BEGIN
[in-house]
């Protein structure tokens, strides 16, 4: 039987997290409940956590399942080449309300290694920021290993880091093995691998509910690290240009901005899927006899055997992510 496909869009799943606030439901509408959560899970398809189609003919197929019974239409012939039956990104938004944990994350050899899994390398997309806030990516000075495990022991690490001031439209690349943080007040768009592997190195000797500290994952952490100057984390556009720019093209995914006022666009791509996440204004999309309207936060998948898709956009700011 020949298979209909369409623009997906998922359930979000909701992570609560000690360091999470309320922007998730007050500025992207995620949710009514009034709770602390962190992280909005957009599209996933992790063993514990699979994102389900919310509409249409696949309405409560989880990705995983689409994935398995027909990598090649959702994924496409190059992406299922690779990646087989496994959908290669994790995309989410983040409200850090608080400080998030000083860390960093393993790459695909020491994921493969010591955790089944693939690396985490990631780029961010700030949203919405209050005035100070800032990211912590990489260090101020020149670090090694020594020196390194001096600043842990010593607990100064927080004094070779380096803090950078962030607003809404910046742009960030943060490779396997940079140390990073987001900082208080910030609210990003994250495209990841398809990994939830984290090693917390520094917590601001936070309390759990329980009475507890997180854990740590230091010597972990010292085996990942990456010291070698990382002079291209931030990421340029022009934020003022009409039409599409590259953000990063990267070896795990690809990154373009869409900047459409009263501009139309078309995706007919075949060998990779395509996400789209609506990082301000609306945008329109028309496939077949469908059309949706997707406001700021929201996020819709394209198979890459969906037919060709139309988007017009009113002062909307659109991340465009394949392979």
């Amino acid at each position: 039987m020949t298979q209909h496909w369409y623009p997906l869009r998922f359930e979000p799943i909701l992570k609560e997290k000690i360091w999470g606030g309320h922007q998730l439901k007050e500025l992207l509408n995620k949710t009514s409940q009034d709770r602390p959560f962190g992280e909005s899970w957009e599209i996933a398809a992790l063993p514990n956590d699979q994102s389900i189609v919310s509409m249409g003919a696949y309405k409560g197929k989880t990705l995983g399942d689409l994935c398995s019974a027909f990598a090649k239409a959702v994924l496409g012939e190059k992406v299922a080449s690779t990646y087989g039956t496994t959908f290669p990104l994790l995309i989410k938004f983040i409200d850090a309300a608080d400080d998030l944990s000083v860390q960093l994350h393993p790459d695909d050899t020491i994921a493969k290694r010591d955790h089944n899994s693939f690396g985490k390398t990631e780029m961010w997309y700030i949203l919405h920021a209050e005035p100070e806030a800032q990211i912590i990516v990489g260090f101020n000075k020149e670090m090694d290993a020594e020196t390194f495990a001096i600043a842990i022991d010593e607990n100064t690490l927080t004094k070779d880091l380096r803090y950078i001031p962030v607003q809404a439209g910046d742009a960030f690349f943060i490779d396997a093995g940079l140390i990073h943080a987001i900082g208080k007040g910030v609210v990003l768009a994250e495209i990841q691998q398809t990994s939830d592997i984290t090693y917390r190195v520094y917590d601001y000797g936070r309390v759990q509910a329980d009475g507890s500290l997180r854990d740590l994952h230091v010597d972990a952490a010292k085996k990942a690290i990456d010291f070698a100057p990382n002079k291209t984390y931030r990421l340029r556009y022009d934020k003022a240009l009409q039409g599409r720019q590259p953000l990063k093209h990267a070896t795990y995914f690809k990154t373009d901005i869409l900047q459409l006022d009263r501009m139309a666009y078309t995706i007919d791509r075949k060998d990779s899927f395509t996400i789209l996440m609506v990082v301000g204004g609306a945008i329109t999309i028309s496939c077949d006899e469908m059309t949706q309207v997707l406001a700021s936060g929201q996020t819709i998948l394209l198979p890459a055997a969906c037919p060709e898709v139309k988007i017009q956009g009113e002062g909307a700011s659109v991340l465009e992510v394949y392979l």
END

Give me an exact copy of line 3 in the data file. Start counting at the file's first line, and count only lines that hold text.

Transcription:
């Amino acid at each position: 039987m020949t298979q209909h496909w369409y623009p997906l869009r998922f359930e979000p799943i909701l992570k609560e997290k000690i360091w999470g606030g309320h922007q998730l439901k007050e500025l992207l509408n995620k949710t009514s409940q009034d709770r602390p959560f962190g992280e909005s899970w957009e599209i996933a398809a992790l063993p514990n956590d699979q994102s389900i189609v919310s509409m249409g003919a696949y309405k409560g197929k989880t990705l995983g399942d689409l994935c398995s019974a027909f990598a090649k239409a959702v994924l496409g012939e190059k992406v299922a080449s690779t990646y087989g039956t496994t959908f290669p990104l994790l995309i989410k938004f983040i409200d850090a309300a608080d400080d998030l944990s000083v860390q960093l994350h393993p790459d695909d050899t020491i994921a493969k290694r010591d955790h089944n899994s693939f690396g985490k390398t990631e780029m961010w997309y700030i949203l919405h920021a209050e005035p100070e806030a800032q990211i912590i990516v990489g260090f101020n000075k020149e670090m090694d290993a020594e020196t390194f495990a001096i600043a842990i022991d010593e607990n100064t690490l927080t004094k070779d880091l380096r803090y950078i001031p962030v607003q809404a439209g910046d742009a960030f690349f943060i490779d396997a093995g940079l140390i990073h943080a987001i900082g208080k007040g910030v609210v990003l768009a994250e495209i990841q691998q398809t990994s939830d592997i984290t090693y917390r190195v520094y917590d601001y000797g936070r309390v759990q509910a329980d009475g507890s500290l997180r854990d740590l994952h230091v010597d972990a952490a010292k085996k990942a690290i990456d010291f070698a100057p990382n002079k291209t984390y931030r990421l340029r556009y022009d934020k003022a240009l009409q039409g599409r720019q590259p953000l990063k093209h990267a070896t795990y995914f690809k990154t373009d901005i869409l900047q459409l006022d009263r501009m139309a666009y078309t995706i007919d791509r075949k060998d990779s899927f395509t996400i789209l996440m609506v990082v301000g204004g609306a945008i329109t999309i028309s496939c077949d006899e469908m059309t949706q309207v997707l406001a700021s936060g929201q996020t819709i998948l394209l198979p890459a055997a969906c037919p060709e898709v139309k988007i017009q956009g009113e002062g909307a700011s659109v991340l465009e992510v394949y392979l």